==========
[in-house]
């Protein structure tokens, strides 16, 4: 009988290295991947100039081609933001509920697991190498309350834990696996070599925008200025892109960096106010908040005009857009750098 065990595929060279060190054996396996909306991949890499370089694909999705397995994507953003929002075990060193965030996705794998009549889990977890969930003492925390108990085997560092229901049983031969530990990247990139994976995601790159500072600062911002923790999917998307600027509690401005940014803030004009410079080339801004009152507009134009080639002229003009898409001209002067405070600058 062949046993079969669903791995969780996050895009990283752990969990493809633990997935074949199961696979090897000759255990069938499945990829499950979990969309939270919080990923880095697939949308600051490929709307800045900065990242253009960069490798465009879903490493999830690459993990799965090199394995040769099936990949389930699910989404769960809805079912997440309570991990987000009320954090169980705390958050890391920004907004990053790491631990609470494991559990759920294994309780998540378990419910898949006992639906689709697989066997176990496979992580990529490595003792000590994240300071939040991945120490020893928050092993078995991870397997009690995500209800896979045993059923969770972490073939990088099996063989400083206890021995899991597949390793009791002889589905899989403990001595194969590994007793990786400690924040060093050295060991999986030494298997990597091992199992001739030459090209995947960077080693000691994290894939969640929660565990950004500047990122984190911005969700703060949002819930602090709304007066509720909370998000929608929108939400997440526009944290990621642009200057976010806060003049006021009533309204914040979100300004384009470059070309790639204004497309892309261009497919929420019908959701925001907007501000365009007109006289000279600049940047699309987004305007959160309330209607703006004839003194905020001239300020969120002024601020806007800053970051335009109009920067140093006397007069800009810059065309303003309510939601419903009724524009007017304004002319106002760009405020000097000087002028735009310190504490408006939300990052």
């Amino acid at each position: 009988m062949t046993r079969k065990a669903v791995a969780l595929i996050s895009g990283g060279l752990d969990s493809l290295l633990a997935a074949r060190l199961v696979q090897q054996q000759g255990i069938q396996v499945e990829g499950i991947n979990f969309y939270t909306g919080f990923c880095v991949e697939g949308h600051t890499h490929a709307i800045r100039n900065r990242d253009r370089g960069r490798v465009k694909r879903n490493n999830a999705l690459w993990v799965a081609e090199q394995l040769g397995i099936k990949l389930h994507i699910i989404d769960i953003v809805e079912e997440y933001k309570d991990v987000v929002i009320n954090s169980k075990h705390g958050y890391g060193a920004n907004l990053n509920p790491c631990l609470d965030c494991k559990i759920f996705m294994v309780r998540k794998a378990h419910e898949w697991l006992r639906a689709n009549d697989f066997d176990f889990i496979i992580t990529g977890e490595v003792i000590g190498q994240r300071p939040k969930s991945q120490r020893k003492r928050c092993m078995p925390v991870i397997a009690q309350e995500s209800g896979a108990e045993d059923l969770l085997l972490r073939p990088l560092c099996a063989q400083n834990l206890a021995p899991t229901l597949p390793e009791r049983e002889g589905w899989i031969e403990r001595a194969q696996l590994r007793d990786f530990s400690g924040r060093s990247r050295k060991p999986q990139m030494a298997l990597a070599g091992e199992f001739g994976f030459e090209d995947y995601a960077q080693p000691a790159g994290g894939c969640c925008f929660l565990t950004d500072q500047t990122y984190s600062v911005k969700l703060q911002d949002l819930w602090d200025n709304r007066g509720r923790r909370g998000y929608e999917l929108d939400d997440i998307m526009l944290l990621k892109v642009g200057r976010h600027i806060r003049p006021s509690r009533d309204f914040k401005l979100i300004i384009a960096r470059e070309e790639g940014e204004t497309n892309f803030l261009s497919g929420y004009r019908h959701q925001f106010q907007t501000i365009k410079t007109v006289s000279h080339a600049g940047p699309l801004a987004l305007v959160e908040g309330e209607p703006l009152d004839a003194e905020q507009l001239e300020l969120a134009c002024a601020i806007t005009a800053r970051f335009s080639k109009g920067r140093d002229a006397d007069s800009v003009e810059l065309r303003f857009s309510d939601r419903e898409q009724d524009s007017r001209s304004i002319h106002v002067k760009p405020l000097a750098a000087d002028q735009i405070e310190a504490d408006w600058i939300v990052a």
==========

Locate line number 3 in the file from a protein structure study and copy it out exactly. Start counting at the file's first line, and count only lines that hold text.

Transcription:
């Amino acid at each position: 009988m062949t046993r079969k065990a669903v791995a969780l595929i996050s895009g990283g060279l752990d969990s493809l290295l633990a997935a074949r060190l199961v696979q090897q054996q000759g255990i069938q396996v499945e990829g499950i991947n979990f969309y939270t909306g919080f990923c880095v991949e697939g949308h600051t890499h490929a709307i800045r100039n900065r990242d253009r370089g960069r490798v465009k694909r879903n490493n999830a999705l690459w993990v799965a081609e090199q394995l040769g397995i099936k990949l389930h994507i699910i989404d769960i953003v809805e079912e997440y933001k309570d991990v987000v929002i009320n954090s169980k075990h705390g958050y890391g060193a920004n907004l990053n509920p790491c631990l609470d965030c494991k559990i759920f996705m294994v309780r998540k794998a378990h419910e898949w697991l006992r639906a689709n009549d697989f066997d176990f889990i496979i992580t990529g977890e490595v003792i000590g190498q994240r300071p939040k969930s991945q120490r020893k003492r928050c092993m078995p925390v991870i397997a009690q309350e995500s209800g896979a108990e045993d059923l969770l085997l972490r073939p990088l560092c099996a063989q400083n834990l206890a021995p899991t229901l597949p390793e009791r049983e002889g589905w899989i031969e403990r001595a194969q696996l590994r007793d990786f530990s400690g924040r060093s990247r050295k060991p999986q990139m030494a298997l990597a070599g091992e199992f001739g994976f030459e090209d995947y995601a960077q080693p000691a790159g994290g894939c969640c925008f929660l565990t950004d500072q500047t990122y984190s600062v911005k969700l703060q911002d949002l819930w602090d200025n709304r007066g509720r923790r909370g998000y929608e999917l929108d939400d997440i998307m526009l944290l990621k892109v642009g200057r976010h600027i806060r003049p006021s509690r009533d309204f914040k401005l979100i300004i384009a960096r470059e070309e790639g940014e204004t497309n892309f803030l261009s497919g929420y004009r019908h959701q925001f106010q907007t501000i365009k410079t007109v006289s000279h080339a600049g940047p699309l801004a987004l305007v959160e908040g309330e209607p703006l009152d004839a003194e905020q507009l001239e300020l969120a134009c002024a601020i806007t005009a800053r970051f335009s080639k109009g920067r140093d002229a006397d007069s800009v003009e810059l065309r303003f857009s309510d939601r419903e898409q009724d524009s007017r001209s304004i002319h106002v002067k760009p405020l000097a750098a000087d002028q735009i405070e310190a504490d408006w600058i939300v990052a």